Given all of that, there can be no surprise that Bill Isaac has strong views about the official response to the latest and most serious financial crisis. He sets out his view of the way ahead. There is no mincing of words. Senseless Panic is a clarion call to action by Congress, by the regulatory agencies, by accounting standards setters, by rating agencies, and by banks themselves.

I and others might challenge one or another of the specifics or relative priorities. But there can be no question that his sense of urgency is justified and his proposed policies need a thoughtful response.

There is another lesson to be drawn from this book. It concerns an issue never explicitly stated, but relevant and timely when there is such distrust of government and those who serve it. Bill Isaac was a public servant. In a real sense, he still is, even if not now in formal office. What he demonstrated is that, by force of character and innate ability, he could arouse a rather for- gotten old-line government agency into an active vital force, able to respond to crises with vigor and effectiveness.

Fortunately, that spirit remains in the leadership and staff of the FDIC today. It is dealing effectively with matters of momentous importance.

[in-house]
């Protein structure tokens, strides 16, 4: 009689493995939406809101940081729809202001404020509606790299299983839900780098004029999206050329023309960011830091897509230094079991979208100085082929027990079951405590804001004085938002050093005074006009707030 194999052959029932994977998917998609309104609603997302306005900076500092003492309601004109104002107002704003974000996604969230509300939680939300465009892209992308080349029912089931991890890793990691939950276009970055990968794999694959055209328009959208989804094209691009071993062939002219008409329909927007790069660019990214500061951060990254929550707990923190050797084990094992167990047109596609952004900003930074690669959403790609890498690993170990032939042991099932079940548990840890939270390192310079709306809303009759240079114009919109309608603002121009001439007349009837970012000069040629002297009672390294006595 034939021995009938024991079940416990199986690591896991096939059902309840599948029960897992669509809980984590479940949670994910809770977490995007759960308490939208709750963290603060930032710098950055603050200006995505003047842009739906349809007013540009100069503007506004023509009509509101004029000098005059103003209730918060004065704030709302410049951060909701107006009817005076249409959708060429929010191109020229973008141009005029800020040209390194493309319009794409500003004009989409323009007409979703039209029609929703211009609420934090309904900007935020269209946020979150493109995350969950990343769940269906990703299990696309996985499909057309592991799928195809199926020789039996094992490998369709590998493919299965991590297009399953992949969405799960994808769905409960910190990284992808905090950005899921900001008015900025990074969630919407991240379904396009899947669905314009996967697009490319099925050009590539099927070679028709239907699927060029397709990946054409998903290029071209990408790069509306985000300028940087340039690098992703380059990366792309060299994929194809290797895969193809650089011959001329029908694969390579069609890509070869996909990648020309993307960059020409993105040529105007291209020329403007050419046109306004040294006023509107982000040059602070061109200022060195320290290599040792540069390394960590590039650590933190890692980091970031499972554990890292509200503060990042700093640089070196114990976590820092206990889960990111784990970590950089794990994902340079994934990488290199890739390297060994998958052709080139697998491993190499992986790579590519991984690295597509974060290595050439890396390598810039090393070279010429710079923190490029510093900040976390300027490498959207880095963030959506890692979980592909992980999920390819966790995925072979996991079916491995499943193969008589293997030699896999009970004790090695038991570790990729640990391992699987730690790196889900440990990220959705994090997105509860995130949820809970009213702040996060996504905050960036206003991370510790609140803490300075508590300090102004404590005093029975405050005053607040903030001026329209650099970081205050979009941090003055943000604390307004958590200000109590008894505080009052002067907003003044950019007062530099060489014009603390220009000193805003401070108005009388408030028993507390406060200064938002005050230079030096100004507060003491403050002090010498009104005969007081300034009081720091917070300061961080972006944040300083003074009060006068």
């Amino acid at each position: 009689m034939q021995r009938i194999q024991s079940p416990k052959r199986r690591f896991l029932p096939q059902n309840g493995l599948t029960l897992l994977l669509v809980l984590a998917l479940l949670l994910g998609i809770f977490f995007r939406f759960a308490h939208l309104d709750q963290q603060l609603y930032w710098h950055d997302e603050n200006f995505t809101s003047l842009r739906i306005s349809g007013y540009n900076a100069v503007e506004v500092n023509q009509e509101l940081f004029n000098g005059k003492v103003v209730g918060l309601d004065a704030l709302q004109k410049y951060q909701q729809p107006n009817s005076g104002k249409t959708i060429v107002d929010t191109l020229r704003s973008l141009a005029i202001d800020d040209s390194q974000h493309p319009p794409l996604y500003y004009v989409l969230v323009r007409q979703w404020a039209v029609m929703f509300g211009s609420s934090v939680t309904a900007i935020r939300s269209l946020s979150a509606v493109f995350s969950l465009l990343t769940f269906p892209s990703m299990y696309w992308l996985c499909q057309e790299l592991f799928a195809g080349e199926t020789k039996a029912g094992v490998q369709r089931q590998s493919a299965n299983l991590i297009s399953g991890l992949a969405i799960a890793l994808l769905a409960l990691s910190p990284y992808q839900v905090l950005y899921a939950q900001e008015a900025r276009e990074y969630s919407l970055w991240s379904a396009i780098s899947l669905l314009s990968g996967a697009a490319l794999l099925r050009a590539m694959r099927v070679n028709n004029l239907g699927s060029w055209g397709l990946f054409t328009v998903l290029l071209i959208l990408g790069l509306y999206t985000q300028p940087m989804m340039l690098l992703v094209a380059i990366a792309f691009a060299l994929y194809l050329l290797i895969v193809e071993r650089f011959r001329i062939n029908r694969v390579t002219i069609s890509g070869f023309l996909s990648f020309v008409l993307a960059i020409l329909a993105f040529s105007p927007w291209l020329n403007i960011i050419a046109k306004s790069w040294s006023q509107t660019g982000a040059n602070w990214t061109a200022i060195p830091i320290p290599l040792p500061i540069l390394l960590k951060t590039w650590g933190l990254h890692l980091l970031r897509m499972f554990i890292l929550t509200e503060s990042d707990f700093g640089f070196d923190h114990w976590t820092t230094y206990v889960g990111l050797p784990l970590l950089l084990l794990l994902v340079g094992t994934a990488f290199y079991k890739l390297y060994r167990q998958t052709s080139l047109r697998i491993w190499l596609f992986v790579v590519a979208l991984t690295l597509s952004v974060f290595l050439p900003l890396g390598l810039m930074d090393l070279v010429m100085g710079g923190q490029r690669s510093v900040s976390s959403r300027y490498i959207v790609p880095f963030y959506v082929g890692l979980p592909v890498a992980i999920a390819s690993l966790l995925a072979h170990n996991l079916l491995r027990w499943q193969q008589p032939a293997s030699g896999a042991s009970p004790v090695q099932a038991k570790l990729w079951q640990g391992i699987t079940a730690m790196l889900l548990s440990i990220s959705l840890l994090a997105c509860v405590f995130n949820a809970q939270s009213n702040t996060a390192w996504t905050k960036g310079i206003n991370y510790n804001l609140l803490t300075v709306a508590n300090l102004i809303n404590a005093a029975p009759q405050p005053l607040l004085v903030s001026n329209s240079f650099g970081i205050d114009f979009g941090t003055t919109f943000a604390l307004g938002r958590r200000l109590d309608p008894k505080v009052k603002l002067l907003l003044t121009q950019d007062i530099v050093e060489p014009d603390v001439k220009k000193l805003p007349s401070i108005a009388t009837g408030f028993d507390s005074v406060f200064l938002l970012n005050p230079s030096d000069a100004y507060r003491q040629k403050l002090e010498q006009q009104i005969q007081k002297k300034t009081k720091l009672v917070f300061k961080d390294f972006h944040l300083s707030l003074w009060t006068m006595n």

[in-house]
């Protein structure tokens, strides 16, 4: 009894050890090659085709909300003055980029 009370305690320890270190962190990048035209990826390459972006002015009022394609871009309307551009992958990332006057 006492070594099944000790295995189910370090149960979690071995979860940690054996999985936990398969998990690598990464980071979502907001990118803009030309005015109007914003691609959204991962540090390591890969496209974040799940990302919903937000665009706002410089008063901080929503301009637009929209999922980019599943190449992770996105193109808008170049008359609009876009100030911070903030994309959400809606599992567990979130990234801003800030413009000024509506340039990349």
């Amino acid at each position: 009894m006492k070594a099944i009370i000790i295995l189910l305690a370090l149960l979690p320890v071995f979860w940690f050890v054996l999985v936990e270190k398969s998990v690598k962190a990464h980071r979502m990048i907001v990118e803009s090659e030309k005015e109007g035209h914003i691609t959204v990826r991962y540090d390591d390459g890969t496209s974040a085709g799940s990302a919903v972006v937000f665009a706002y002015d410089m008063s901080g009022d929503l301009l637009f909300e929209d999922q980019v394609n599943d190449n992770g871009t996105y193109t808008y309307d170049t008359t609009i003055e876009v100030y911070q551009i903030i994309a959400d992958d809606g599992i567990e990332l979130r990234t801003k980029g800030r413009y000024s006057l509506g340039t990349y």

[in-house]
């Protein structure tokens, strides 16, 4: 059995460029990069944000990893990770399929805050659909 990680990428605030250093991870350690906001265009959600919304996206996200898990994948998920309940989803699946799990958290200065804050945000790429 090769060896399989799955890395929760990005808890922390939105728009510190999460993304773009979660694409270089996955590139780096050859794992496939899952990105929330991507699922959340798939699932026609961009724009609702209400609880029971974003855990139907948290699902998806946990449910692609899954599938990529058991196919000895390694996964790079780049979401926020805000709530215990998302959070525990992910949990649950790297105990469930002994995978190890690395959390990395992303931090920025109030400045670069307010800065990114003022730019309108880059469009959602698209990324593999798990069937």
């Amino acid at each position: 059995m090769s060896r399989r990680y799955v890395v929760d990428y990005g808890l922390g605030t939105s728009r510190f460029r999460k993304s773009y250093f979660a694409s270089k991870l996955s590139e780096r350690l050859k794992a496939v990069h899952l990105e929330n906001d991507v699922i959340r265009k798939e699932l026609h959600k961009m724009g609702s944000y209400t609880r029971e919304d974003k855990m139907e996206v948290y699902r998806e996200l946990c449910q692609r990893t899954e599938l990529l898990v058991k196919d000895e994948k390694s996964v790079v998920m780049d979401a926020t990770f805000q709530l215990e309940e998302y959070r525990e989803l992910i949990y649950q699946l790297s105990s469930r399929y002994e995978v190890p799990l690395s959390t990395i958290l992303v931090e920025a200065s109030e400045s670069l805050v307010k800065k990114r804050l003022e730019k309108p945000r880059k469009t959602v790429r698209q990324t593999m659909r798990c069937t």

Bill's book amply reflects the sense of frustration, the exceptional demands emotionally and professionally placed on top officials and staff alike at times of crisis, the rigidity of bureaucracy, and the limitations on resources that are the lot of public servants. But what comes through it all is something else. It is the sense of pride, of having been tested to the maximum, of serving not a personal or a private interest but the American public.

Those are qualities that somehow we as a nation have been losing-not entirely, and I trust not permanently. Of one thing I am sure. We should not and cannot settle for less than a fair share of our country's best talent when manning the ramparts of governments. That is one key lesson of Bill Isaac's life story, a lesson at least as important as the reality of the banking crisis.

Paul A. Volcker February 2010
- Former Chairman of the Federal Reserve and Chairman of the Economic Recovery Advisory Board